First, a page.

Muriel Bowser was sworn into office this past January and remains focused on delivering a fresh start for the District of Columbia (DC). Mayor Bowser, a native of Washington, pledges to tackle problems past mayors haven’t: chronic homelessness, economic divide and disappearing affordable housing. Engaging residents through community forums for their input and new ideas appear to be a long-term strategy for progress. One such initiative that caught my attention was the 1 Billion Steps Challenge (currently at 3 million), under the larger FitDC umbrella. The FitDC website serves as a resource and platform to engage residents on nutrition and fitness. Currently, ten coaches are in place to motivate residents to improve their health and well-being. I connected with Darryl Garrett, appointed the “Senior Coach” for older city residents (In 2013, individuals 65 and over comprised 11.3% of the population), and asked him a couple questions.
Let’s see the world of health and well-being from Darryl’s perspective.
Me: How did you end up doing the work that you’re currently doing? Describe your journey from your work in the federal government to your leadership in health coaching in the DC community.
Darryl Garrett: I spent 25 years at CIA and then took an early retirement at 48. I then worked for a couple of defense companies before becoming an independent consultant working inside the intelligence community (IC). I’ve been doing that for about 12 years and was wondering what to do with the last third of my life. I continue to enjoy the mission and people in the IC—it is more like a calling than a job—but thought it would be fun to do something different.
About four years ago I and my wife started working with a terrific trainer—Deshaye Tillman—and I became inspired by the transition that occurred as he helped people become healthier. So I started studying to be a personal trainer and applied and got into the third running of Georgetown University’s Health Coaching Certificate program. That program will end in September. Then I will see if I can start a business of health coaching, while continuing to work part time in the IC.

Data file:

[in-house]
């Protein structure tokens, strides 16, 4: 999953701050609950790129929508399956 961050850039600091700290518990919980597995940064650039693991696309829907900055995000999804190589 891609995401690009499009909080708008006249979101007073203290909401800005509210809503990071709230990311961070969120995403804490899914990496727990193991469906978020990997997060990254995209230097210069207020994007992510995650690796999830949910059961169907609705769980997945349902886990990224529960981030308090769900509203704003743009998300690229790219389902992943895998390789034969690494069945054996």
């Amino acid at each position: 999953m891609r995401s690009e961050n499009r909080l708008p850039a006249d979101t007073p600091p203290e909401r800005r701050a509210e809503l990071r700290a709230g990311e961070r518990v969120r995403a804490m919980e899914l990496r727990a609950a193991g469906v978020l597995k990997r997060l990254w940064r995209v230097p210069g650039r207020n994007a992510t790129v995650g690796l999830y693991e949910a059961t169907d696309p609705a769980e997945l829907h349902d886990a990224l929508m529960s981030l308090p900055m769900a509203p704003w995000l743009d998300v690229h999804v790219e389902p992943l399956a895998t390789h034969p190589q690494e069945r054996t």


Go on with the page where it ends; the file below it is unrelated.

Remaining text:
At about the time I was starting the health coaching program at Georgetown I saw a news story about DC Mayor Bowser’s FitDC initiative. I applied to be one of the community health coaches and was blessed to be picked as the FitDC coach representing seniors. It has been an absolute blast working with the FitDC team: it is a diverse and interesting group that mirrors the city, I think. And as an old CIA hand who avoided the public light, it has been an amazing experience going to photo shoots and getting my first Twitter account!
Me: What inspires you on a daily basis, especially when things get hard?
DG: I try to remember that it is not my life, but life and I am a part of it. I try to make the best of it but at the end of the day billions of people go to sleep without thinking about me and my problem at all. I am not the center of the universe. I also have several networks of friends and colleagues that I rely on for support.
And sometimes I drink a little bourbon and have some popcorn!
Me: What do you think it will take for our healthcare system to improve?